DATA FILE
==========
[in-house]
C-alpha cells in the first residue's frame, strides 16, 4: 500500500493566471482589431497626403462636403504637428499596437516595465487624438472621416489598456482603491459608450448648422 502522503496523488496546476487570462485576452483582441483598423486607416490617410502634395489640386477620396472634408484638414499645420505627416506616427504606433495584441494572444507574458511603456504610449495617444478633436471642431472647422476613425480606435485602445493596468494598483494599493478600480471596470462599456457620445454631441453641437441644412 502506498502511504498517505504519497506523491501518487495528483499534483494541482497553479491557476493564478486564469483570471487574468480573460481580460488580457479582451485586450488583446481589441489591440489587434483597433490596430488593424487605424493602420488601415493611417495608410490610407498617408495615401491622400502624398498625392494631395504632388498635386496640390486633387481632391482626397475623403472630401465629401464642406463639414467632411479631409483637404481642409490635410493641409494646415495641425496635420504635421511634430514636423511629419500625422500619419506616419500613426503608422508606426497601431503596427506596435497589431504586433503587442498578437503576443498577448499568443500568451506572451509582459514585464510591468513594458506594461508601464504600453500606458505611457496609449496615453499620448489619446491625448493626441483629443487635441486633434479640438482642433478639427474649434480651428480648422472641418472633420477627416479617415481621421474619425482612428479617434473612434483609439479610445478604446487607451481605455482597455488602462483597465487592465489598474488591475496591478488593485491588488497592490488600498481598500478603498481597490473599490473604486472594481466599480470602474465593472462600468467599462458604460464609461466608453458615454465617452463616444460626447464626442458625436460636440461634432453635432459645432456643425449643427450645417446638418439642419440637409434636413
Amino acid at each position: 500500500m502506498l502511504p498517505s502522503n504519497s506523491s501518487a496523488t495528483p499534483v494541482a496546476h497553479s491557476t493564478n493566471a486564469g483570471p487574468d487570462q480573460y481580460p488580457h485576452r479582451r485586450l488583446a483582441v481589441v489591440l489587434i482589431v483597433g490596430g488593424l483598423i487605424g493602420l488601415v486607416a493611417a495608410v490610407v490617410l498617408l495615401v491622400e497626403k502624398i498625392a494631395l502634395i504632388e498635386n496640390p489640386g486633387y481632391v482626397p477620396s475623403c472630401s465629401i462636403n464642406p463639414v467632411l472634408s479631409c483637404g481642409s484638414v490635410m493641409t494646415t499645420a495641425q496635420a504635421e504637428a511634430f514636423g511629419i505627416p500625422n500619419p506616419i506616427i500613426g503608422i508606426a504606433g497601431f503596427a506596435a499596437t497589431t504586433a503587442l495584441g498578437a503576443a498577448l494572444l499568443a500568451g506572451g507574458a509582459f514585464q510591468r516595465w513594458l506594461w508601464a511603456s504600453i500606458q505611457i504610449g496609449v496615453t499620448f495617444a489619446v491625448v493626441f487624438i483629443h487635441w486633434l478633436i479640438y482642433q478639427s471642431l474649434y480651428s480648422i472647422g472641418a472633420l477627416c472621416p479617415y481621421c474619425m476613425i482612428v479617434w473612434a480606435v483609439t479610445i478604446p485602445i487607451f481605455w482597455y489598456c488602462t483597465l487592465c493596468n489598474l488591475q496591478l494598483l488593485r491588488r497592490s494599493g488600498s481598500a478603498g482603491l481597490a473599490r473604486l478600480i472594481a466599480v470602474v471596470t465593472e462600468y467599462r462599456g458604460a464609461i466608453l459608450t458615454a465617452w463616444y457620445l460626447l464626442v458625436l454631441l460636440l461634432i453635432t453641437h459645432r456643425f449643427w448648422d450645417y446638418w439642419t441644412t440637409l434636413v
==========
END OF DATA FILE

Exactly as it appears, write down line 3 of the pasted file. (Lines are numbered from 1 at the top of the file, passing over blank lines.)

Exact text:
Amino acid at each position: 500500500m502506498l502511504p498517505s502522503n504519497s506523491s501518487a496523488t495528483p499534483v494541482a496546476h497553479s491557476t493564478n493566471a486564469g483570471p487574468d487570462q480573460y481580460p488580457h485576452r479582451r485586450l488583446a483582441v481589441v489591440l489587434i482589431v483597433g490596430g488593424l483598423i487605424g493602420l488601415v486607416a493611417a495608410v490610407v490617410l498617408l495615401v491622400e497626403k502624398i498625392a494631395l502634395i504632388e498635386n496640390p489640386g486633387y481632391v482626397p477620396s475623403c472630401s465629401i462636403n464642406p463639414v467632411l472634408s479631409c483637404g481642409s484638414v490635410m493641409t494646415t499645420a495641425q496635420a504635421e504637428a511634430f514636423g511629419i505627416p500625422n500619419p506616419i506616427i500613426g503608422i508606426a504606433g497601431f503596427a506596435a499596437t497589431t504586433a503587442l495584441g498578437a503576443a498577448l494572444l499568443a500568451g506572451g507574458a509582459f514585464q510591468r516595465w513594458l506594461w508601464a511603456s504600453i500606458q505611457i504610449g496609449v496615453t499620448f495617444a489619446v491625448v493626441f487624438i483629443h487635441w486633434l478633436i479640438y482642433q478639427s471642431l474649434y480651428s480648422i472647422g472641418a472633420l477627416c472621416p479617415y481621421c474619425m476613425i482612428v479617434w473612434a480606435v483609439t479610445i478604446p485602445i487607451f481605455w482597455y489598456c488602462t483597465l487592465c493596468n489598474l488591475q496591478l494598483l488593485r491588488r497592490s494599493g488600498s481598500a478603498g482603491l481597490a473599490r473604486l478600480i472594481a466599480v470602474v471596470t465593472e462600468y467599462r462599456g458604460a464609461i466608453l459608450t458615454a465617452w463616444y457620445l460626447l464626442v458625436l454631441l460636440l461634432i453635432t453641437h459645432r456643425f449643427w448648422d450645417y446638418w439642419t441644412t440637409l434636413v